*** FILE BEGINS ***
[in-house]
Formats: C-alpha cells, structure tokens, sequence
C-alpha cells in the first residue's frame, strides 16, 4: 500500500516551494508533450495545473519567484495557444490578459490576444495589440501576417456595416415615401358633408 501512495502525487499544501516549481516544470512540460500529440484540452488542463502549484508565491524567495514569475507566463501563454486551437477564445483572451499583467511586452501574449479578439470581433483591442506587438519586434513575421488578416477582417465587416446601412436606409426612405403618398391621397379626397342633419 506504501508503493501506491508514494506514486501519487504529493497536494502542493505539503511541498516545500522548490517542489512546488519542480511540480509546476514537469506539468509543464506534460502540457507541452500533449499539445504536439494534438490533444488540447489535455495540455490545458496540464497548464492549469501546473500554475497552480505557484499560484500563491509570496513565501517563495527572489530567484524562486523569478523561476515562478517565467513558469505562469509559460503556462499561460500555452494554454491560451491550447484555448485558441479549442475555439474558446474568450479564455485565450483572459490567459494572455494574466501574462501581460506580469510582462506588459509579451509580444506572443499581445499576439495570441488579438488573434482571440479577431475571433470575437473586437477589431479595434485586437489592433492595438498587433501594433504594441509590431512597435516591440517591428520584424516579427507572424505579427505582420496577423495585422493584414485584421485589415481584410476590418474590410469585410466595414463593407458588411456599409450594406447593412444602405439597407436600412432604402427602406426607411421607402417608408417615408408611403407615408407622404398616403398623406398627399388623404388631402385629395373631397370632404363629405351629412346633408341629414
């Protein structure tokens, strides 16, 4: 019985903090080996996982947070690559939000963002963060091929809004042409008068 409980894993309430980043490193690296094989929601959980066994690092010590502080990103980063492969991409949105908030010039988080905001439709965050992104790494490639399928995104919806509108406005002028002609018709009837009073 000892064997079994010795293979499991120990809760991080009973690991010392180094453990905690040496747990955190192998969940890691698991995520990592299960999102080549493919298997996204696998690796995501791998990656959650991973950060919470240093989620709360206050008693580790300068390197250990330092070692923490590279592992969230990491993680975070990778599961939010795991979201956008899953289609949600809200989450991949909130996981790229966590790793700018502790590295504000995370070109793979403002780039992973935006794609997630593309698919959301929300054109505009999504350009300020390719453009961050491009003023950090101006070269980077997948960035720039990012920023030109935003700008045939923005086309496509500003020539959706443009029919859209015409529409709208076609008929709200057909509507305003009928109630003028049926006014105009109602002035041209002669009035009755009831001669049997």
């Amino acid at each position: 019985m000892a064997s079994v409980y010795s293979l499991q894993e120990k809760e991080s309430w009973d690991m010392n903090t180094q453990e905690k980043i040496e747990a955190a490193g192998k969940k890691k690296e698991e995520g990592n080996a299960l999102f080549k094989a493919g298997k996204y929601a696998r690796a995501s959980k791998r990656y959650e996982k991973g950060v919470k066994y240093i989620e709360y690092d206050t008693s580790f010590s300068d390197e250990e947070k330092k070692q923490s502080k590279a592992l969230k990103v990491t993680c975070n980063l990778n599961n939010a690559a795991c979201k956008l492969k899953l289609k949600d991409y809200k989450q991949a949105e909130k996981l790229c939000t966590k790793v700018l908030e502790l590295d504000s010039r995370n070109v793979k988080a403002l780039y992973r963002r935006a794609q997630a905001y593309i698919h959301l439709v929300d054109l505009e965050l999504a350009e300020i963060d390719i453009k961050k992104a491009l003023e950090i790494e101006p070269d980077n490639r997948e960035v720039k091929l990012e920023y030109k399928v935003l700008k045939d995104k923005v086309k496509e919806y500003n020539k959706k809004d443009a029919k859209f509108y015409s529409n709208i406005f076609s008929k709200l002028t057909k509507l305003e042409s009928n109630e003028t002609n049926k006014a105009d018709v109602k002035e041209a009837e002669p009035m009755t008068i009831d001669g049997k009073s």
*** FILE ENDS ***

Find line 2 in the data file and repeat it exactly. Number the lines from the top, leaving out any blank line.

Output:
Formats: C-alpha cells, structure tokens, sequence